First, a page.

Title

Antibiotic Resistance Rates of Methicillin-Resistant Staphlococcus Aureus and Vancomycin-Resistant Enterococcus in Idaho Hospitals from 1994 to 1998

Publication Date

5-2000

Type of Culminating Activity

Thesis

Degree Title

Master of Science in Health Science, Health Policy

Major Advisor

James Taylor

Advisor

Russell Centanni

Advisor

Christine Hahn

Abstract

Statewide drug-resistance rates of methicillan-resistant Staphylococcus aureus (MRSA) and vancomycin-resistant Enterococcus (VRE) within Idaho's hospitals are not well known by many health care providers or by Idaho's public health officials. Infections due to these pathogenic microorganisms have lead to increasing rates of morbidity and mortality nationally, and also to increasing costs of treatment. Antibiotics such as methicillin and vancomycin have been routinely used in health care facilities to fight serious infections caused by these and other microorganisms. But more and more microorganisms are developing resistance to the antibiotics used to fight deadly infections.

Surveys were sent to infection control practitioners at hospitals throughout Idaho. This thesis attempted to determine antibiotic-resistance rates within the general, acute-care hospitals throughout the state of Idaho. The paper compared the resistance rates in three regions of the state and attempted to compare rates occurring in larger hospitals to those of smaller hospitals. It was found that antibiotic-resistance rates and even incidence rates were not well documented in many hospitals.

Data from small hospitals regarding resistance rates was minimal, incomplete, and inconsistent. Without significant data from small hospitals, comparisons of large versus small hospital rates were not possible. The loosely structured telephone interviews of infection control practitioners from larger hospitals (greater than 100 beds) did provide meaningful data that allowed some comparison of resistance rates among areas of the state.

It was found that hospitals in the southwest part of the state have a higher antibiotic-resistance rate than those of the north or eastern sections. The rates reported in southwest Idaho, though highest in the state, were lower than rates in large cities in the eastern U.S.A. Treatments of Idaho residents outside of the state, caused by patient self-selection of providers and referrals to larger medical centers, may have caused a significant under-reporting of resistance rates in northern and eastern Idaho.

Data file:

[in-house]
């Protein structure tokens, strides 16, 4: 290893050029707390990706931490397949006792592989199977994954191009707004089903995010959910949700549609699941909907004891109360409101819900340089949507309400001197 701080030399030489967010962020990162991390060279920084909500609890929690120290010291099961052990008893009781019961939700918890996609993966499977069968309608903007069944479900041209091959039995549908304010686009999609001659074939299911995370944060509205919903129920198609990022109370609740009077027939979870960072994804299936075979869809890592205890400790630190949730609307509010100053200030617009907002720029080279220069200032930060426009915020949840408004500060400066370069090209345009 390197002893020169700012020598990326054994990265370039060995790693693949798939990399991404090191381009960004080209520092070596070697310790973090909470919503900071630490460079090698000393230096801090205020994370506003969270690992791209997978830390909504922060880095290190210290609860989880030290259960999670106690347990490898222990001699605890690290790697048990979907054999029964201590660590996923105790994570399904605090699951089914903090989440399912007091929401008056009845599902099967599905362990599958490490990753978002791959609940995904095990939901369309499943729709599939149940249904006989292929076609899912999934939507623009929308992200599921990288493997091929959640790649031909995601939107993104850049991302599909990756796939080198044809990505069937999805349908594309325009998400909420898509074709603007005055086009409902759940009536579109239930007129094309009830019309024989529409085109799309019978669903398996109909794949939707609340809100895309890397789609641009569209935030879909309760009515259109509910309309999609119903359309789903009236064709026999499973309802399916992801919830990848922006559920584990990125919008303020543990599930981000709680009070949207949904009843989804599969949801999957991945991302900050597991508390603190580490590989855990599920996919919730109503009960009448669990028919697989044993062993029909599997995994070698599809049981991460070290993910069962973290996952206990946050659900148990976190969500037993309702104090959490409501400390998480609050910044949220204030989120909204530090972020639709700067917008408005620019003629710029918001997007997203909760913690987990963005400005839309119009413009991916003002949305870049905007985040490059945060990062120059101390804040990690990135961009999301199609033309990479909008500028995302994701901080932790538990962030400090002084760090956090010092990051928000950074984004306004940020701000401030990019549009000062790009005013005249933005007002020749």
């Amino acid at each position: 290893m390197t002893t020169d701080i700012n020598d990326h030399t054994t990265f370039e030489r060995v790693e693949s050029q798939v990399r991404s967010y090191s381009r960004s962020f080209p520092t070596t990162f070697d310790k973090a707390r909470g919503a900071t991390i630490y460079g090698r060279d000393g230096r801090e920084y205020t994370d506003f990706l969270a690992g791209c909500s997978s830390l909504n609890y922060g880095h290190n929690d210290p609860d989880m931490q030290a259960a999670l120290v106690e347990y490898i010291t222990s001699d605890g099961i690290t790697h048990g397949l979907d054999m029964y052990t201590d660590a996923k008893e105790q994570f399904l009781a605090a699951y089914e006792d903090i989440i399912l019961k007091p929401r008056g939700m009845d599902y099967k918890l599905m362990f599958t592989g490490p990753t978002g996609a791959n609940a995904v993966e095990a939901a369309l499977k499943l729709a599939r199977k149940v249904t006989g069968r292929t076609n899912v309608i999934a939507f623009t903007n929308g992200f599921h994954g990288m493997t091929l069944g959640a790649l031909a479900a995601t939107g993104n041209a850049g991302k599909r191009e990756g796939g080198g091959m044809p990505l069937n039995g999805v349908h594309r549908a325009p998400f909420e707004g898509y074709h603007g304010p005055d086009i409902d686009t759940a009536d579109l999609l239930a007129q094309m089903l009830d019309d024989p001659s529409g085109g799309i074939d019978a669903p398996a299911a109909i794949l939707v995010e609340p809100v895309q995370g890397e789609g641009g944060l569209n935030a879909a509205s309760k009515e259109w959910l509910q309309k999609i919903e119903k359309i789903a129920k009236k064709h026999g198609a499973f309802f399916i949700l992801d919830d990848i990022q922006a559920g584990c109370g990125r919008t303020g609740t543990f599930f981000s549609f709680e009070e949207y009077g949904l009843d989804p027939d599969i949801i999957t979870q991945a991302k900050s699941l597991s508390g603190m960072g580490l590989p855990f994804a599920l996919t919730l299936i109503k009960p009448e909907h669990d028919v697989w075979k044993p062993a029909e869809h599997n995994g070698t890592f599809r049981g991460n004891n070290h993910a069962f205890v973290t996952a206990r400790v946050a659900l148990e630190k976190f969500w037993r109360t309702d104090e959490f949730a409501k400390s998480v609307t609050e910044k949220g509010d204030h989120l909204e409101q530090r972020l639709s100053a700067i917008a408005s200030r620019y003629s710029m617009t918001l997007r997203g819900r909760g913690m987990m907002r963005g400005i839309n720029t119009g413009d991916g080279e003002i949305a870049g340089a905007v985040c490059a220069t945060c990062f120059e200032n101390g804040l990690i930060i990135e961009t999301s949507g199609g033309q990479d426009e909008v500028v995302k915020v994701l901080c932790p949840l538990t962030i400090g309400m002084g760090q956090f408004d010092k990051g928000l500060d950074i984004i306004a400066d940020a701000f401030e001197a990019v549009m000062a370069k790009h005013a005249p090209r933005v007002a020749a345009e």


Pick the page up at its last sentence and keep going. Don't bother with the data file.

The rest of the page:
It was found that many hospitals do not know their drug-resistance rates. More small hospitals than large were unaware of the rates at their hospital. Smaller hospitals tend to have more primitive surveillance systems in this regard. The drug-resistance rates for MRSA that were reported by the various hospitals varied from a low of 3.6% in 1996 to a high of 21% in another surveyed hospital in 1998. The drug-resistance rates reported for infections caused by VRE varied from a low of zero to a high of 5%. Of those responding to the survey, 84% reported at least one case of MRSA and 58% reported at least one case of VRE.

It was also found that many of the large, and most of the small, hospitals did not have efficient data management systems that allowed Infection Control Practitioners (ICP) to adequately monitor or document resistance rates. Some ICP did not adequately monitor occurrences of drug-resistant microorganisms, yet made assumptions about incidence rates. These assumptions regarding low rates of incidence due to drug-resistant microorganisms could have caused some patients to be treated with less effective antibiotic protocols and this could have led to increased rates of morbidity or mortality.

Many hospitals within the state displayed a need to upgrade and improve their information processing systems so that greater knowledge of incidence rates and resistance rates could be obtained. This information would have allowed health care providers to treat patients with more advanced or effective antibiotic protocols. Utilization of improved treatment protocols in the future could protect against increases in morbidity and mortality associated with emerging forms of microbial pathogens.

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